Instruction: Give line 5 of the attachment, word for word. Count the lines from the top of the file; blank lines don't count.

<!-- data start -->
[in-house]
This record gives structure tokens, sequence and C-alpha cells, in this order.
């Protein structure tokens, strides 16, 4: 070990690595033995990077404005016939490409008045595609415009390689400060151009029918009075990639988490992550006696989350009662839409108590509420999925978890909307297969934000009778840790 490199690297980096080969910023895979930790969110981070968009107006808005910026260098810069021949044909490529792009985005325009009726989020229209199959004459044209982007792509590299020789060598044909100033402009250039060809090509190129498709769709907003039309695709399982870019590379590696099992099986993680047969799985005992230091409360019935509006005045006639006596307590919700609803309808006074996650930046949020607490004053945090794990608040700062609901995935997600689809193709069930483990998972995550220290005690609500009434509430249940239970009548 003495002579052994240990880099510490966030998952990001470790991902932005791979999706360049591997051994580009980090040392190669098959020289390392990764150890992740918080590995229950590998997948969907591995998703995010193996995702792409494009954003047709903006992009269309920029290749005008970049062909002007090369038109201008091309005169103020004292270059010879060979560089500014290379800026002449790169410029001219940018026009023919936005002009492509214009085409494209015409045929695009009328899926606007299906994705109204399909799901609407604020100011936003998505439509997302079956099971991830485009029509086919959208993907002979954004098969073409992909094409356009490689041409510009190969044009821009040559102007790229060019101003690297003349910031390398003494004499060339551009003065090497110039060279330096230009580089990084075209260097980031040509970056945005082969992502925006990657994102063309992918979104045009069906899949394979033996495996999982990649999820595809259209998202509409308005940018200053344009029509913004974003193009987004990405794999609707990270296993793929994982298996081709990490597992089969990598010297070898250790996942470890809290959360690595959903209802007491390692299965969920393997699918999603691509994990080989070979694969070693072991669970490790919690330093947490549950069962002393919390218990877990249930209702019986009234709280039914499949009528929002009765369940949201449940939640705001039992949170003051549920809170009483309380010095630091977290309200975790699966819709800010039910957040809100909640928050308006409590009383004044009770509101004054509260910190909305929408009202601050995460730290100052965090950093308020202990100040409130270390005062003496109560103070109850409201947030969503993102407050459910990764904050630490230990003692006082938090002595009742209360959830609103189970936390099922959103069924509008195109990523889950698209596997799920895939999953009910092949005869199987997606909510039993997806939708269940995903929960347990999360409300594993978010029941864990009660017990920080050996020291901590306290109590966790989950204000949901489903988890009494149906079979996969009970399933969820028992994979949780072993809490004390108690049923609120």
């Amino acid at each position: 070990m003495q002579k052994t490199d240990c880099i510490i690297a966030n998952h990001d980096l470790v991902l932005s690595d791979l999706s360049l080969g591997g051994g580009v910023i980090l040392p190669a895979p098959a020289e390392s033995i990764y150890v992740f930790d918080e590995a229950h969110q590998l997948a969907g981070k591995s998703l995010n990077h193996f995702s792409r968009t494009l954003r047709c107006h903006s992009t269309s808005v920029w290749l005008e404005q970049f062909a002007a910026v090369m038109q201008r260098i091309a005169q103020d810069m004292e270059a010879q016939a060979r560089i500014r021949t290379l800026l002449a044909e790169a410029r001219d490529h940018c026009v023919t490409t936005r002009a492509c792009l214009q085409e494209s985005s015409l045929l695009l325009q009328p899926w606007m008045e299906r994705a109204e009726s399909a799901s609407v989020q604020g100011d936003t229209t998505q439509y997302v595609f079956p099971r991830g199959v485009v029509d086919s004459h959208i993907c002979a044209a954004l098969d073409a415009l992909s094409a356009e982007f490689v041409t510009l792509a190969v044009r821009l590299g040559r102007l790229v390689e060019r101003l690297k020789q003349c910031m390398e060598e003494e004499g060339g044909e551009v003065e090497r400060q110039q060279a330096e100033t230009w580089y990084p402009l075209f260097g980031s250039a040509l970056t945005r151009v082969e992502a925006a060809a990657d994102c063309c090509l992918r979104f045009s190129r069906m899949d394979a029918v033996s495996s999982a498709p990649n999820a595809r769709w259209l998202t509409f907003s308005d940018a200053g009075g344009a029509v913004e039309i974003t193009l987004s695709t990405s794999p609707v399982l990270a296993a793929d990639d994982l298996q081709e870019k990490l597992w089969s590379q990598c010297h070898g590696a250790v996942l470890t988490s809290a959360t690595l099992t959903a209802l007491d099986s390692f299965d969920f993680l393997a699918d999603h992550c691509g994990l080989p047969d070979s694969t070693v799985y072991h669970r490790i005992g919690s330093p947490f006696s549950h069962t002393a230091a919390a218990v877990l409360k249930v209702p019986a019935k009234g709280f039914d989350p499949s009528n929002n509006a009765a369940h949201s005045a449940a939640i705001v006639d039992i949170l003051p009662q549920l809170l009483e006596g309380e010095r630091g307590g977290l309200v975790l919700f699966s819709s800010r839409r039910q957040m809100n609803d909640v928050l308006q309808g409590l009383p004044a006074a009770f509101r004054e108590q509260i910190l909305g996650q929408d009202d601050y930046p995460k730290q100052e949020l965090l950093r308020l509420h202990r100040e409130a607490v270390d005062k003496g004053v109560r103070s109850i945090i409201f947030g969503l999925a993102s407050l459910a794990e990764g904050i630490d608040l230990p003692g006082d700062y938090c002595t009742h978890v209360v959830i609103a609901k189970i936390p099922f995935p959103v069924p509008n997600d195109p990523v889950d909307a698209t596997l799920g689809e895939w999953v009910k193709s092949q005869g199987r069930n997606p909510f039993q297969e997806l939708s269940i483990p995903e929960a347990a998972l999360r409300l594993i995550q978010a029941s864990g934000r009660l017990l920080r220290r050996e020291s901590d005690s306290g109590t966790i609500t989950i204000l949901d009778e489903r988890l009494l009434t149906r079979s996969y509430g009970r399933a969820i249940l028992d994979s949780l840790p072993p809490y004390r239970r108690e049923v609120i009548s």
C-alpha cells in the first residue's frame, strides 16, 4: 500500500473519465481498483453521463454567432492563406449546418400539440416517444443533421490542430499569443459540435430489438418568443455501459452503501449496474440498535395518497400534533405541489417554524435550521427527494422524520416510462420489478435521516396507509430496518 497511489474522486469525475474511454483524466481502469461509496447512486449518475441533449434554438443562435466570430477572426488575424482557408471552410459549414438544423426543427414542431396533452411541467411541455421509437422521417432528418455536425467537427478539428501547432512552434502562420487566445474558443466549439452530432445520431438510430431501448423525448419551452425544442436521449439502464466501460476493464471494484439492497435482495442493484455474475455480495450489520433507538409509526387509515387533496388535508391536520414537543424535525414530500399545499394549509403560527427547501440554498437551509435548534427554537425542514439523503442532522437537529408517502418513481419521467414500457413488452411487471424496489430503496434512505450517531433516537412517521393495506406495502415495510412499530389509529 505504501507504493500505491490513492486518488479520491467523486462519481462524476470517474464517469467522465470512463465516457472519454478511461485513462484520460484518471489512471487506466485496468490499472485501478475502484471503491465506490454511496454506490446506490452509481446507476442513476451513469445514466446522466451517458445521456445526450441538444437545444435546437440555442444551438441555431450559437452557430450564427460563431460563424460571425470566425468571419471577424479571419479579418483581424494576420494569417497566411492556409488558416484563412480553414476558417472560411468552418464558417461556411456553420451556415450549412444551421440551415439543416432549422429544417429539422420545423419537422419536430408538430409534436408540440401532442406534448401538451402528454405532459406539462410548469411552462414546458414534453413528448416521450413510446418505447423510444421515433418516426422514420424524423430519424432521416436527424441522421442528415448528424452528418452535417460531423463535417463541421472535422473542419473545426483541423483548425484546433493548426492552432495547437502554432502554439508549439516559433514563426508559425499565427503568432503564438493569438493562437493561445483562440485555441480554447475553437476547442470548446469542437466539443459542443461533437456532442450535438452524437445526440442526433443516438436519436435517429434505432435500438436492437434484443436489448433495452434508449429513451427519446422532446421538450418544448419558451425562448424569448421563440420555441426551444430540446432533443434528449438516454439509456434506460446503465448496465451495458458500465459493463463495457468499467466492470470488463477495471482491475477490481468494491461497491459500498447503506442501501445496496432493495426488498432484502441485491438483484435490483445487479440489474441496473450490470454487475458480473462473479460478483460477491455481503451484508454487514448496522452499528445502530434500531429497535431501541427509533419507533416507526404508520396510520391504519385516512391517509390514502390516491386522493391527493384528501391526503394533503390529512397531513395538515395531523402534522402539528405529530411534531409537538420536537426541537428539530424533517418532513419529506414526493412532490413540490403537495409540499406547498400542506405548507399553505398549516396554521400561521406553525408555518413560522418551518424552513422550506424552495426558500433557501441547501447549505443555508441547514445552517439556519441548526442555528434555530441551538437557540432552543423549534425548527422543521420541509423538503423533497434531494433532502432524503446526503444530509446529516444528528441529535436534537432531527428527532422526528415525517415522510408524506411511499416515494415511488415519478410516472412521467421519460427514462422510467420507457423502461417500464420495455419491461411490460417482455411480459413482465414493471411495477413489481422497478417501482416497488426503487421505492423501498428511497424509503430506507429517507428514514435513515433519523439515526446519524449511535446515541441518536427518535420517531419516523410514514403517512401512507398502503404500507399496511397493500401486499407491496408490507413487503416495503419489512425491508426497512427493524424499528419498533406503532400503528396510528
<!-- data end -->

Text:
C-alpha cells in the first residue's frame, strides 16, 4: 500500500473519465481498483453521463454567432492563406449546418400539440416517444443533421490542430499569443459540435430489438418568443455501459452503501449496474440498535395518497400534533405541489417554524435550521427527494422524520416510462420489478435521516396507509430496518 497511489474522486469525475474511454483524466481502469461509496447512486449518475441533449434554438443562435466570430477572426488575424482557408471552410459549414438544423426543427414542431396533452411541467411541455421509437422521417432528418455536425467537427478539428501547432512552434502562420487566445474558443466549439452530432445520431438510430431501448423525448419551452425544442436521449439502464466501460476493464471494484439492497435482495442493484455474475455480495450489520433507538409509526387509515387533496388535508391536520414537543424535525414530500399545499394549509403560527427547501440554498437551509435548534427554537425542514439523503442532522437537529408517502418513481419521467414500457413488452411487471424496489430503496434512505450517531433516537412517521393495506406495502415495510412499530389509529 505504501507504493500505491490513492486518488479520491467523486462519481462524476470517474464517469467522465470512463465516457472519454478511461485513462484520460484518471489512471487506466485496468490499472485501478475502484471503491465506490454511496454506490446506490452509481446507476442513476451513469445514466446522466451517458445521456445526450441538444437545444435546437440555442444551438441555431450559437452557430450564427460563431460563424460571425470566425468571419471577424479571419479579418483581424494576420494569417497566411492556409488558416484563412480553414476558417472560411468552418464558417461556411456553420451556415450549412444551421440551415439543416432549422429544417429539422420545423419537422419536430408538430409534436408540440401532442406534448401538451402528454405532459406539462410548469411552462414546458414534453413528448416521450413510446418505447423510444421515433418516426422514420424524423430519424432521416436527424441522421442528415448528424452528418452535417460531423463535417463541421472535422473542419473545426483541423483548425484546433493548426492552432495547437502554432502554439508549439516559433514563426508559425499565427503568432503564438493569438493562437493561445483562440485555441480554447475553437476547442470548446469542437466539443459542443461533437456532442450535438452524437445526440442526433443516438436519436435517429434505432435500438436492437434484443436489448433495452434508449429513451427519446422532446421538450418544448419558451425562448424569448421563440420555441426551444430540446432533443434528449438516454439509456434506460446503465448496465451495458458500465459493463463495457468499467466492470470488463477495471482491475477490481468494491461497491459500498447503506442501501445496496432493495426488498432484502441485491438483484435490483445487479440489474441496473450490470454487475458480473462473479460478483460477491455481503451484508454487514448496522452499528445502530434500531429497535431501541427509533419507533416507526404508520396510520391504519385516512391517509390514502390516491386522493391527493384528501391526503394533503390529512397531513395538515395531523402534522402539528405529530411534531409537538420536537426541537428539530424533517418532513419529506414526493412532490413540490403537495409540499406547498400542506405548507399553505398549516396554521400561521406553525408555518413560522418551518424552513422550506424552495426558500433557501441547501447549505443555508441547514445552517439556519441548526442555528434555530441551538437557540432552543423549534425548527422543521420541509423538503423533497434531494433532502432524503446526503444530509446529516444528528441529535436534537432531527428527532422526528415525517415522510408524506411511499416515494415511488415519478410516472412521467421519460427514462422510467420507457423502461417500464420495455419491461411490460417482455411480459413482465414493471411495477413489481422497478417501482416497488426503487421505492423501498428511497424509503430506507429517507428514514435513515433519523439515526446519524449511535446515541441518536427518535420517531419516523410514514403517512401512507398502503404500507399496511397493500401486499407491496408490507413487503416495503419489512425491508426497512427493524424499528419498533406503532400503528396510528